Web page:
NEW YORK — Record attendance at this week’s third annual Spa & Resort Expo & Conference in Manhattan was further evidence that organizers of the relatively new trade show have found a viable way to serve the $14 billion spa industry.
“There were more people here on the first day than at last year’s show over two days,” said Nancy Trent of Trent & Co., a public relations firm that represents the Expo. According to Trent, more than 4,900 aestheticians, spa management personnel, buyers and physicians attended the two-day event, which ended Monday. There were 239 exhibitors.
Greg Topalian, vice president and show manager for Reed Exhibitions, the Expo’s organizers, attributed successful attendance to taking a “regional approach of [holding shows] in selected top markets — New York, Los Angeles and Miami. The formula is really working. It gives deep penetration into the biggest markets in the country.”
Things are apparently going well enough that next year’s Expo will move from Manhattan’s Pier 94 to the Jacob K. Javits Convention Center. “We’ve gotten to enough of a critical mass to have a new location,” Topalian said. Additionally, next year’s New York event is scheduled for a month later — May 22 to 23 — so that “it’s further away from the other shows,” said Topalian, such as the New York International Gift Fair and Extracts.
Perhaps because the Expo opened on the warmest day in New York since November, tanning seemed to be on everyone’s mind.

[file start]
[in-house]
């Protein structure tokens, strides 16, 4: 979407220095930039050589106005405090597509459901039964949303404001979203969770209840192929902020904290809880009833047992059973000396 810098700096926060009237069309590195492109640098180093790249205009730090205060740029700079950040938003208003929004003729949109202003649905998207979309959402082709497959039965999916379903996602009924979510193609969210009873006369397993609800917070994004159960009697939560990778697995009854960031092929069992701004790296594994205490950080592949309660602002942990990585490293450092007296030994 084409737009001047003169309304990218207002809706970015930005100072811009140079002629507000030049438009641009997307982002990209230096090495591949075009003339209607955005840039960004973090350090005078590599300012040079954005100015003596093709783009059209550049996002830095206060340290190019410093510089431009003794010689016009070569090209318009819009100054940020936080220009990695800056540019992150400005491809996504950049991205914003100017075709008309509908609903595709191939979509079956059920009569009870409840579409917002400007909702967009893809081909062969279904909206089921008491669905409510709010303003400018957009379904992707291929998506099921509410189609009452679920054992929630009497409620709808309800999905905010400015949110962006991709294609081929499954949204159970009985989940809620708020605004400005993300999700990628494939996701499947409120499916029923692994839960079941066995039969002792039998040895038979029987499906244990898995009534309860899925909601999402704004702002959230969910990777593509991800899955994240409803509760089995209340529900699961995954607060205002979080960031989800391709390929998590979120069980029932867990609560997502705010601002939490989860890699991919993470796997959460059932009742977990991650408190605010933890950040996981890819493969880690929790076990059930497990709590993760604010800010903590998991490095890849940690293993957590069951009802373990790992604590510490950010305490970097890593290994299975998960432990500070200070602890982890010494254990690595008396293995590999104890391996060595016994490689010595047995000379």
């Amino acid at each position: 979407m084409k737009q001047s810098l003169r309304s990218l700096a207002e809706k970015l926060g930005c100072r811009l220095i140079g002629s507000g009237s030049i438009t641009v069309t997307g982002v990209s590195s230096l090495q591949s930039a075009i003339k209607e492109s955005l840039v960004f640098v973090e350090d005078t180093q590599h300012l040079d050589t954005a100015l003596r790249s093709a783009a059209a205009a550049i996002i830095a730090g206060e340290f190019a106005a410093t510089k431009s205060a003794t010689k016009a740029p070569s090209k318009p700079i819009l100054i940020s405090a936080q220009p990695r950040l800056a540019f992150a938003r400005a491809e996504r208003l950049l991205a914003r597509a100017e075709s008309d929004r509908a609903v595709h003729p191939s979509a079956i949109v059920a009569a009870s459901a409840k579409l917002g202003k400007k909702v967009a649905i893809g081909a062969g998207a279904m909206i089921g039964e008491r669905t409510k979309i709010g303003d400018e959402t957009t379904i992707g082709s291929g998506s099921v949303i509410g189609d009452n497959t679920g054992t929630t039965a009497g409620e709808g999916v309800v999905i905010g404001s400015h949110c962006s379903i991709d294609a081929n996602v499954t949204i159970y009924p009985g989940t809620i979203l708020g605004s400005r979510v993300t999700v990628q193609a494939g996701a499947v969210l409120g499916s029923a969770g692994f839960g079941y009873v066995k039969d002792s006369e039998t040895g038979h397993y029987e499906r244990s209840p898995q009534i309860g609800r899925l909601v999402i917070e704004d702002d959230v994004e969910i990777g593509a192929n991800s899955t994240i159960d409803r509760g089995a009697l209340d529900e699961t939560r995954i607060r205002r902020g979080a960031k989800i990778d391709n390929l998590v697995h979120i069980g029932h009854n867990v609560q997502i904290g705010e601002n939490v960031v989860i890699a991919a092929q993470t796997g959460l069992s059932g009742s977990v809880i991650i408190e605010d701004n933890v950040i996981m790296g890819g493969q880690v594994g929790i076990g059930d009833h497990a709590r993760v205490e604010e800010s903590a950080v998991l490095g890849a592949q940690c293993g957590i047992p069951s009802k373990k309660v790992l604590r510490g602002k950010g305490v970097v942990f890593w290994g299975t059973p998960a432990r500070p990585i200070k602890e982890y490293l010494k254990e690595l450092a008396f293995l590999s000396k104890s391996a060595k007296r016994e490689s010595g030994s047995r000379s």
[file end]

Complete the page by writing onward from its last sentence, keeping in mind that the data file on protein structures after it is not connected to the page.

“There’s more airbrush tanning than at previous shows,” observed Monique Bertsch, manager of Manhattan’s Away Spa and Gym in the W Hotel at 49th Street and Lexington Avenue. “Being tan is ‘in’ but people want to do it safely.”
Cynthia House, chief executive of tanning product maker Enhance Me, highlighted the trend by showcasing the company’s newest entry, Bronze Velvet, an at-home tanning system. Bronze Velvet made its debut at the New York International Gift Fair in February; House has sold roughly 50,000 of the 8-oz. cans, the equivalent of about $1.5 million in retail sales.
Fantasy Tan, which began marketing airbrush tanning machines in 1997 and bills itself as the “creator of airbrush tanning,” was highlighting its Fantasy Tan Express system, which is now in some 50 spas. “The sunless tanning business has exploded,” said Dominic Szurko, marketing manager for Fantasy Tan. “It’s a safe alternative to UV rays.” Another company, MagicTan, also featured its latest airbrush tanning booths and equipment.
As attention to, and acceptance of, male grooming continues to proliferate, so does the focus on catering to men — as this year’s exhibitors showed. Issimo International, for one, featured its eight-item Guy Gear shaving and treatment line. The collection, which was reformulated and repackaged, will be re-launched in about 70 doors May 1, according to co-founder Guy Lewis.
Guita Dovas, ceo of Oloff Beauty, highlighted Rash Decision, an alcohol-free, tea tree oil-based treatment that’s designed for shaving-related ingrown hairs.
And proving that the medical world is inching closer to the spa world, for the second year in a row, Medical Spa Expo & Conference was held adjacent to the Spa & Resort Expo. There, Melissa Rogne, a licensed medical aesthetician, learned about implementing spa services in the plastic surgeon’s office where she works in North Dakota. “Everyone wants to know about how to get [this business] going,” said Rogne. “If a session didn’t address setting up, people walked out.”
Wendy Bosalavage, vice president of the Medical Spa Society, agreed that the medical world has realized there’s money to be made in spa services. “Doctors want revenues from services they don’t have to bill out for. Additionally, when services occur under the umbrella of a doctor, it communicates credibility.”
— Matthew W. Evans